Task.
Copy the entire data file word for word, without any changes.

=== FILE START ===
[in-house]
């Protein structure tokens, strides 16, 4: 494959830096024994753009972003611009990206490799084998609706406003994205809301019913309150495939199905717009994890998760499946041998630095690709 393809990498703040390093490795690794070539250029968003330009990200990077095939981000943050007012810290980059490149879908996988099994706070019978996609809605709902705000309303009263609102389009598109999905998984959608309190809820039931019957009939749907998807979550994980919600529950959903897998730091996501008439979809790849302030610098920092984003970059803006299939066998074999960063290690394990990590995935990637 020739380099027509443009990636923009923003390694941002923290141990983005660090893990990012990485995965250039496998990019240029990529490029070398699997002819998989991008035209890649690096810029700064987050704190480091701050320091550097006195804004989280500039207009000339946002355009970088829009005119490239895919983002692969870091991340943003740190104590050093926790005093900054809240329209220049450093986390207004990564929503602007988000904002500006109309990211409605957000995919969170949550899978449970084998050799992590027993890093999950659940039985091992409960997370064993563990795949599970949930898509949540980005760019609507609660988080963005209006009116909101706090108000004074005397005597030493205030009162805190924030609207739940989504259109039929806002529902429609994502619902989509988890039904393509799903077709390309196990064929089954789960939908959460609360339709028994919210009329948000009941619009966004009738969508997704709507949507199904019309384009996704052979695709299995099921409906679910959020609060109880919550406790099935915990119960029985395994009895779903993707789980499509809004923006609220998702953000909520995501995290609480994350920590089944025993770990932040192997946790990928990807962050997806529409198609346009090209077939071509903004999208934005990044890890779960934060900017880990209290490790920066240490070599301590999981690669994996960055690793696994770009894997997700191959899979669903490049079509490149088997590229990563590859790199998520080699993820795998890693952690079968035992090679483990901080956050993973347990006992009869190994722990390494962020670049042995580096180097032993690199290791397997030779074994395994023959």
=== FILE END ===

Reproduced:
[in-house]
């Protein structure tokens, strides 16, 4: 494959830096024994753009972003611009990206490799084998609706406003994205809301019913309150495939199905717009994890998760499946041998630095690709 393809990498703040390093490795690794070539250029968003330009990200990077095939981000943050007012810290980059490149879908996988099994706070019978996609809605709902705000309303009263609102389009598109999905998984959608309190809820039931019957009939749907998807979550994980919600529950959903897998730091996501008439979809790849302030610098920092984003970059803006299939066998074999960063290690394990990590995935990637 020739380099027509443009990636923009923003390694941002923290141990983005660090893990990012990485995965250039496998990019240029990529490029070398699997002819998989991008035209890649690096810029700064987050704190480091701050320091550097006195804004989280500039207009000339946002355009970088829009005119490239895919983002692969870091991340943003740190104590050093926790005093900054809240329209220049450093986390207004990564929503602007988000904002500006109309990211409605957000995919969170949550899978449970084998050799992590027993890093999950659940039985091992409960997370064993563990795949599970949930898509949540980005760019609507609660988080963005209006009116909101706090108000004074005397005597030493205030009162805190924030609207739940989504259109039929806002529902429609994502619902989509988890039904393509799903077709390309196990064929089954789960939908959460609360339709028994919210009329948000009941619009966004009738969508997704709507949507199904019309384009996704052979695709299995099921409906679910959020609060109880919550406790099935915990119960029985395994009895779903993707789980499509809004923006609220998702953000909520995501995290609480994350920590089944025993770990932040192997946790990928990807962050997806529409198609346009090209077939071509903004999208934005990044890890779960934060900017880990209290490790920066240490070599301590999981690669994996960055690793696994770009894997997700191959899979669903490049079509490149088997590229990563590859790199998520080699993820795998890693952690079968035992090679483990901080956050993973347990006992009869190994722990390494962020670049042995580096180097032993690199290791397997030779074994395994023959």